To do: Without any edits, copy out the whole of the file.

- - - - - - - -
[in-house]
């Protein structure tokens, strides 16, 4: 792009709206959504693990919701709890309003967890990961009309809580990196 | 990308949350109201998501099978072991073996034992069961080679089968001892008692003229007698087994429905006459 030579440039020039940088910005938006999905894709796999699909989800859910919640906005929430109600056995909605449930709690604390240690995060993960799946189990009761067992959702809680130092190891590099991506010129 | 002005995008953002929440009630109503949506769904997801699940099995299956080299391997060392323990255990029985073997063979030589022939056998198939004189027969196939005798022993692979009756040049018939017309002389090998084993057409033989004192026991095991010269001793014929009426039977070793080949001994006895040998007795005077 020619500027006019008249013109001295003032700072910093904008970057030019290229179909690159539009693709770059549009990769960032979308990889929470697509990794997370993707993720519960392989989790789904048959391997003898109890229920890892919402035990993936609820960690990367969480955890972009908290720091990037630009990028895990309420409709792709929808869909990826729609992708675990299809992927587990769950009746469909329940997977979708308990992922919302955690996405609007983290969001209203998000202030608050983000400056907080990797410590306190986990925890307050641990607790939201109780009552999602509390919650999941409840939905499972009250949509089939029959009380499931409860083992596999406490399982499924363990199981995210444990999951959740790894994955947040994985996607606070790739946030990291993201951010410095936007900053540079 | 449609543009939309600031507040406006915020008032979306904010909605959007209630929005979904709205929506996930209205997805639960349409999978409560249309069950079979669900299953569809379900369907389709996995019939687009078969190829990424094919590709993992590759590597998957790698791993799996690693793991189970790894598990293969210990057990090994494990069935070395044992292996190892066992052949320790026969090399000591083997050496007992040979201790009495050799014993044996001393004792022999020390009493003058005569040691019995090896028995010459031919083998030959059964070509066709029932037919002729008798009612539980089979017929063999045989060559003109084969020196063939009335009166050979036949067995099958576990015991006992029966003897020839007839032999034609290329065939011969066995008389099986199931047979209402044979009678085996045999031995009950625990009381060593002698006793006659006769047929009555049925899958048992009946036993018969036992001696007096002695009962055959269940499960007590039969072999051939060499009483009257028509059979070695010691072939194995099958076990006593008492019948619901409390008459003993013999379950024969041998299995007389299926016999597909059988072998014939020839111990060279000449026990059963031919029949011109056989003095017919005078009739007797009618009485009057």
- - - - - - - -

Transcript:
[in-house]
């Protein structure tokens, strides 16, 4: 792009709206959504693990919701709890309003967890990961009309809580990196 | 990308949350109201998501099978072991073996034992069961080679089968001892008692003229007698087994429905006459 030579440039020039940088910005938006999905894709796999699909989800859910919640906005929430109600056995909605449930709690604390240690995060993960799946189990009761067992959702809680130092190891590099991506010129 | 002005995008953002929440009630109503949506769904997801699940099995299956080299391997060392323990255990029985073997063979030589022939056998198939004189027969196939005798022993692979009756040049018939017309002389090998084993057409033989004192026991095991010269001793014929009426039977070793080949001994006895040998007795005077 020619500027006019008249013109001295003032700072910093904008970057030019290229179909690159539009693709770059549009990769960032979308990889929470697509990794997370993707993720519960392989989790789904048959391997003898109890229920890892919402035990993936609820960690990367969480955890972009908290720091990037630009990028895990309420409709792709929808869909990826729609992708675990299809992927587990769950009746469909329940997977979708308990992922919302955690996405609007983290969001209203998000202030608050983000400056907080990797410590306190986990925890307050641990607790939201109780009552999602509390919650999941409840939905499972009250949509089939029959009380499931409860083992596999406490399982499924363990199981995210444990999951959740790894994955947040994985996607606070790739946030990291993201951010410095936007900053540079 | 449609543009939309600031507040406006915020008032979306904010909605959007209630929005979904709205929506996930209205997805639960349409999978409560249309069950079979669900299953569809379900369907389709996995019939687009078969190829990424094919590709993992590759590597998957790698791993799996690693793991189970790894598990293969210990057990090994494990069935070395044992292996190892066992052949320790026969090399000591083997050496007992040979201790009495050799014993044996001393004792022999020390009493003058005569040691019995090896028995010459031919083998030959059964070509066709029932037919002729008798009612539980089979017929063999045989060559003109084969020196063939009335009166050979036949067995099958576990015991006992029966003897020839007839032999034609290329065939011969066995008389099986199931047979209402044979009678085996045999031995009950625990009381060593002698006793006659006769047929009555049925899958048992009946036993018969036992001696007096002695009962055959269940499960007590039969072999051939060499009483009257028509059979070695010691072939194995099958076990006593008492019948619901409390008459003993013999379950024969041998299995007389299926016999597909059988072998014939020839111990060279000449026990059963031919029949011109056989003095017919005078009739007797009618009485009057």